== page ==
“Freedom from religion is tremendously important, but the imperative certainly lies more with those who can enforce their beliefs with the long arm of the law.,” writes NICK JENSEN
WHO’D have thought it was so difficult?
The government has been collecting Census data since 1911 with barely a glitch. But in the whiz-bang world of cyberspace, suddenly it was a shemozzle. And worse, everyone blamed his or her favourite bogeyman… which is perfectly understandable for banter around the water cooler, but not on our own ABC and certainly not from Canberra bureau chief Greg Jennett who, without any attribution (much less evidence), blamed “the Chinese”.
It was not what we’ve come to expect from the likeable and thoroughly professional Jennett. In fact, according to the experts, it was the work of home-grown privacy activists.
HE’S not alone in his anti-Chinese attitudes. Treasurer Scott Morrison vetoed the sale by his fellow Liberals in the NSW government of the state’s electricity poles and wires to a Chinese company on grounds of “national security”. Fearing, no doubt, that they would, um, well, who knows?
ON the other hand, Chinese swim fans undoubtedly choked the social networks of Aussie swimmer, Mack Horton who branded his rival Sun Yang a drug cheat before besting him in the 400 metres. And our Olympic officials, quite properly, backed him to the hilt.
STILL on the Olympics, it’s been a joy to watch our swimmers’ behaviour this time around. In London the team was dominated by a bunch of thugs. Today’s team is filled with thoughtful uni students with another string to their professional bows, a really heart-warming development.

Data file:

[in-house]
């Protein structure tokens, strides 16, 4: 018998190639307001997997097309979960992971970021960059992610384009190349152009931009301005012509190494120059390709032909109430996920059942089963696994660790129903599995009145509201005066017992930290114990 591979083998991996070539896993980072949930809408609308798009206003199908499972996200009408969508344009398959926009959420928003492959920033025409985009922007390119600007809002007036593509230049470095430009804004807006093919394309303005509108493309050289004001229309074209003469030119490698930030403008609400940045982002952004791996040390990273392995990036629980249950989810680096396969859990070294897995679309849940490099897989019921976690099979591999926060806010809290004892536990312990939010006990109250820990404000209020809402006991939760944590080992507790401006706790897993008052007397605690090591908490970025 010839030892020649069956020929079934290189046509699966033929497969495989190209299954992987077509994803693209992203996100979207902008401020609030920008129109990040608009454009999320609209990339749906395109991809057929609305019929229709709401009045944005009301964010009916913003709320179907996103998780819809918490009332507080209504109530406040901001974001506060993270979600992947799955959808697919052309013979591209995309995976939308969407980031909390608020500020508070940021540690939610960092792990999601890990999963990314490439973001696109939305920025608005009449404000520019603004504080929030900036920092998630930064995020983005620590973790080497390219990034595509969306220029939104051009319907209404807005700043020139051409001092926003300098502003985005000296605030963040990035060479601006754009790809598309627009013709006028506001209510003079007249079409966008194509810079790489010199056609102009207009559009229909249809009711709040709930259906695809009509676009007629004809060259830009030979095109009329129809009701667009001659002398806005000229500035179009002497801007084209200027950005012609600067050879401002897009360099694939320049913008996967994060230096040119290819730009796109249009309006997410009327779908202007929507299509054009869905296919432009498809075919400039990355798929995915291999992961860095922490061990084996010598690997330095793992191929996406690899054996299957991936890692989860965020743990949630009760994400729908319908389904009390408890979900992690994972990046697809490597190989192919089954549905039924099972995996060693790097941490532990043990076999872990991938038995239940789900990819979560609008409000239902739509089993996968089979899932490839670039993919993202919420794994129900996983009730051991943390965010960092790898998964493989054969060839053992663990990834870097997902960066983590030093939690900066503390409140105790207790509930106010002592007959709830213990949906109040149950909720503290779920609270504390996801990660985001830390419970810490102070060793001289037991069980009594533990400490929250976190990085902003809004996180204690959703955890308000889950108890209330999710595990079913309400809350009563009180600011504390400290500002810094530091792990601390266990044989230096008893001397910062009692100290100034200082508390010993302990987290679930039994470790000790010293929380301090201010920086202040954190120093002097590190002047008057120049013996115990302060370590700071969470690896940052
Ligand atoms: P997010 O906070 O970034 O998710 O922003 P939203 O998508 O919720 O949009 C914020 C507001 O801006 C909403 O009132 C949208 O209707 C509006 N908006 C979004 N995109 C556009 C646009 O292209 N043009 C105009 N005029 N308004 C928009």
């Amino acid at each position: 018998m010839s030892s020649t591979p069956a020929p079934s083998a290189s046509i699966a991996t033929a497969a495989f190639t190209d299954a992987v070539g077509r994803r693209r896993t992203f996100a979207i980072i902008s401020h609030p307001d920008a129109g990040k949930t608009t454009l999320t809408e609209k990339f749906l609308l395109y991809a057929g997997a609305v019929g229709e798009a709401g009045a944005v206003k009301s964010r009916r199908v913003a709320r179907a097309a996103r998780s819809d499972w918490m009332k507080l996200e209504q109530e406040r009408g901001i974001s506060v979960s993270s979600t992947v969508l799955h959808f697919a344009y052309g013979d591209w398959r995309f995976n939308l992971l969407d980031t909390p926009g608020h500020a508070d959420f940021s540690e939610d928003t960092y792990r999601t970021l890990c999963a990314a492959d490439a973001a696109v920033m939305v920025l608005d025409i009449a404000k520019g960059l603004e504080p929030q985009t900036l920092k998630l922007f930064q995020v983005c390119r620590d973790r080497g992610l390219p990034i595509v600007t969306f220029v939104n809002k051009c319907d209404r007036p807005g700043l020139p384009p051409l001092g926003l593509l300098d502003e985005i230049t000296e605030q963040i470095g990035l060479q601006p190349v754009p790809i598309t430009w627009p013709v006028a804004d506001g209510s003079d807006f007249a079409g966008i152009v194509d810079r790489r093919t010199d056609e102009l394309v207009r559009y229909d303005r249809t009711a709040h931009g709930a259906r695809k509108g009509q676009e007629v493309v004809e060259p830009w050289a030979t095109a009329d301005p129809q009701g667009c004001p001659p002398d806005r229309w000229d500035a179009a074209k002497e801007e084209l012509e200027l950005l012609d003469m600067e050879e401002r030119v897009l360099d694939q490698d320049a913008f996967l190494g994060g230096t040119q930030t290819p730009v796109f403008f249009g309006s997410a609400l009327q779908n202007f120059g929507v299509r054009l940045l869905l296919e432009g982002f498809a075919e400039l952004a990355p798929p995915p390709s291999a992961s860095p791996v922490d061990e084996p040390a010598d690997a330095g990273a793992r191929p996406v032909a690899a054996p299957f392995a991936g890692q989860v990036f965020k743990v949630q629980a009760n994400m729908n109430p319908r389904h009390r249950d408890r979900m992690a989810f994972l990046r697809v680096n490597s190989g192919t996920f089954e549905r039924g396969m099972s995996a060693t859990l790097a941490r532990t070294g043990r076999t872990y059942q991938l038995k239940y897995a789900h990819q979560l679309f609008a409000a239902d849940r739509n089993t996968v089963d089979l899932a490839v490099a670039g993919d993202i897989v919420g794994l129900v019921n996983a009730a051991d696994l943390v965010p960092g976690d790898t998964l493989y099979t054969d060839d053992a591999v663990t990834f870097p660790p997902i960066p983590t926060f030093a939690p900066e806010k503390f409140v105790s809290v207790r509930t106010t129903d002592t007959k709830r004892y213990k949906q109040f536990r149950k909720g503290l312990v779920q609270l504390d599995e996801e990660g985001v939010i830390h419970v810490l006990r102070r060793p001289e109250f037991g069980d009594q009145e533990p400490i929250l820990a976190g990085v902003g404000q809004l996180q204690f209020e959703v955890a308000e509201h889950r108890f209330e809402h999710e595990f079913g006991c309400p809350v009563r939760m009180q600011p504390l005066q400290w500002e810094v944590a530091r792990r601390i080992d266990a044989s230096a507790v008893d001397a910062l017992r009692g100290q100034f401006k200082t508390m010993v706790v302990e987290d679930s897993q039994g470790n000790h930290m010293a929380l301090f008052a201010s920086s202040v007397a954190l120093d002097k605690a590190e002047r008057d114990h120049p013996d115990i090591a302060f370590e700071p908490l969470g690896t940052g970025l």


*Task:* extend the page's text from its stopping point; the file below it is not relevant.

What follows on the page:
BY contrast, the revelations by “The Guardian” in leaked documents showing the scale of abuse and trauma inflicted on children in detention on Nauru were chilling.
They included seven reports of sexual assault of children, 59 of assault on children, 30 of self-harm involving children and 159 of threatened self-harm involving children. PM Malcolm Turnbull simply repeated his mantra that their continued detention is vital to stop a new wave of boat people. Honestly, Malcolm, is that really the Australian way?
CLOSER to home, Lib Leader Jeremy Hanson turned up the heat on the Barr-Rattenbury government with his promise to use the money they would spend on light rail for a new $395 million hospital.
“This is a flagship election commitment to make our health system the envy of the nation,” he said.
In response, CM Andrew Barr promised daily, low-cost flights between Canberra and Melbourne that would inject $17 million and 100 jobs into the community.
STILL on election promises, Barr seems determined to back the renovation of Manuka Oval and surrounds despite protests from the heritage activists.
A community panel will make recommendations and the GWS proposal will remain in the mix.
“The masterplan will include parking and how the oval could be better connected with Manuka, Kingston, the Foreshore and Telopea Park,” he said. “Any development will need to be high quality and sympathetic with its surroundings.”
FINALLY, a surprise highlight of the Olympics was undoubtedly the Rugby Sevens.
Our girls were brilliant and deserved their gold. But nothing could compare with those Fijians who made a meal of the Brits in the men’s final. In fact, their warrior fans looked to be firing up the pots for a feast on the leftovers!